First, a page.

Since the course is narrower in a few spots, the number of runners is restricted.  There were two heats for the half marathon with between 35 and 40 runners in each.   (The marathon was run concurrent with the two half marathon heats and was restricted to 25 runners).  I ran in the second heat of the half marathon.  Not only was this my first indoor race, this was the smallest race I have ever run.  When we got going, everyone quickly spread out and settled into their own pace. I never felt crowded like I do in a race with significantly more runners where we run on wide streets.  I also liked that the tile floor was laid out in stripes that were like lanes all the way around the concourse.  They were easy to follow.

img_7301The arena is home to the Wolf Pack hockey team and a number of kids’ hockey teams.  They keep the temperature inside the arena in the 50s so the ice rink doesn’t melt.  I think the ice also helps to keep the indoor air temperature down.  Scott had recommended runners wear shorts and singlets.  I followed his suggestion and was comfortable.  Although it seemed strange, I also wore a visor just to keep any sweat from rolling down into my eyes as I ran.

The water stop was one table set up with water, Gatorade, and bananas.  Marathon runners had separate tables where they could leave their own sports drinks and nutrition items.  During the pre-race briefing, Scott emphasized the need to prevent spills on the course.  Wet floors would be hazardous to the runners.  Kudos to all the runners – I never saw any spills.


I passed this sign 65 times.

As we ran, there was music playing to keep the runners entertained.  Races like the Rock ’n Roll series have bands or DJs set up every mile or so along the course.  In actuality, runners only hear them when they get within about 25 yards of the band or DJ.  It ends up being occasional little spurts of music.  The rest of the time we are left alone to listen to people huffing and puffing as they run.  This race was different.  Since we were running around the arena, I could always hear the music.  It was a change for me because  I don’t run wearing earphones and listening to music.  I use my training runs to think about things I need to do, work out problems, or just take in the scenery.  I wouldn’t say that I disliked hearing music the entire time.  It was just another different aspect to this race for me.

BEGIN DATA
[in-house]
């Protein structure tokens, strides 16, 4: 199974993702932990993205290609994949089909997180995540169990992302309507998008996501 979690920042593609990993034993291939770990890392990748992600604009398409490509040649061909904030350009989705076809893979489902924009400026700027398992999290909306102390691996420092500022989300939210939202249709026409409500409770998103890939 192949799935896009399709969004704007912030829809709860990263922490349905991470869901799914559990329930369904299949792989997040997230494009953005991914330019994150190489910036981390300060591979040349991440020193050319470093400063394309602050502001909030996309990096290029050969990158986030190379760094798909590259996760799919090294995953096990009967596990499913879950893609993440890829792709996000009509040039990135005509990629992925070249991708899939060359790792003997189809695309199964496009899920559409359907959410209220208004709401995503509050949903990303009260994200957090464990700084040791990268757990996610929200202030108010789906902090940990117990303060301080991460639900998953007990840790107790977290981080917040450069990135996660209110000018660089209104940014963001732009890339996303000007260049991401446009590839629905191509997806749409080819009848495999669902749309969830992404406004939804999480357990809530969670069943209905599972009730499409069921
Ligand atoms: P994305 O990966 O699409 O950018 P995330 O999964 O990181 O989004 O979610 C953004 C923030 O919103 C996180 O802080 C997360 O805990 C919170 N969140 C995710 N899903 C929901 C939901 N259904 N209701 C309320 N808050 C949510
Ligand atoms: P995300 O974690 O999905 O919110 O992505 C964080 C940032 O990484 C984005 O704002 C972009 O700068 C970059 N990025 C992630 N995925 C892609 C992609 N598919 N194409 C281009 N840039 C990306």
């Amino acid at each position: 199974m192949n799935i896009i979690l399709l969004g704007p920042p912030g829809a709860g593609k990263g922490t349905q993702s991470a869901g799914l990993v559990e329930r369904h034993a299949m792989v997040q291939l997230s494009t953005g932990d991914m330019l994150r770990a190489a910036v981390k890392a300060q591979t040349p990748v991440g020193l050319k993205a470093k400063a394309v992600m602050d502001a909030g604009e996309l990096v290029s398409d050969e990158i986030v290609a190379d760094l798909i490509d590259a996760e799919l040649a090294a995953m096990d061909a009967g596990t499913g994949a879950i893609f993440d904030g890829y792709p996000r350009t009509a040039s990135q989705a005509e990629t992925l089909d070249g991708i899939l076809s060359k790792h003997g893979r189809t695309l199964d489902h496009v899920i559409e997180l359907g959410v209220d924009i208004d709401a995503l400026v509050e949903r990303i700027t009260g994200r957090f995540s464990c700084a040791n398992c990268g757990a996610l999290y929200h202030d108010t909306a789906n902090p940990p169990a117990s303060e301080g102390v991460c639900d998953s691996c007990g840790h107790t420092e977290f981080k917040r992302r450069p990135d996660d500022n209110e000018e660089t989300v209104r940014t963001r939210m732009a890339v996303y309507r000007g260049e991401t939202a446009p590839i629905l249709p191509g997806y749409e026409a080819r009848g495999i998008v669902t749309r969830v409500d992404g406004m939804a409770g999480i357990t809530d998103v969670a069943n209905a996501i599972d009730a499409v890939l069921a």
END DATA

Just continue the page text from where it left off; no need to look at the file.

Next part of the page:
In addition to the Arena Attack races in Hartford, SNEAA also holds another set of Arena Attack races in Mullins Center on the campus of the University of Massachusetts Amherst.  The Mullins Center is a little smaller so half marathoners have to do 67 laps instead of 65.   The Amherst edition of Arena Attack sold out too.

Overall, I have to say the Arena Attack Half Marathon was an interesting race.  The number of runners was small and everyone was sensible about the “don’t spill water” request.  I never had to stress out about finding a bathroom along the way.  Even better I didn’t have to carry my own water bottles.  The water stop was never very far away.  The availability of bathrooms and the water stop made this a very pleasant race for me.  The only suggestion I have to improve the race would be to liven things up a bit.  It might be fun to allow runners to suggest songs for the music playlist.  Maybe even have a little commentary every once in a while too (“this song goes out to Justin who is finishing up lap 38!”).

I would recommend anyone looking for a new twist on racing to consider running one of the Arena Attack races.  Running indoors is definitely a unique experience.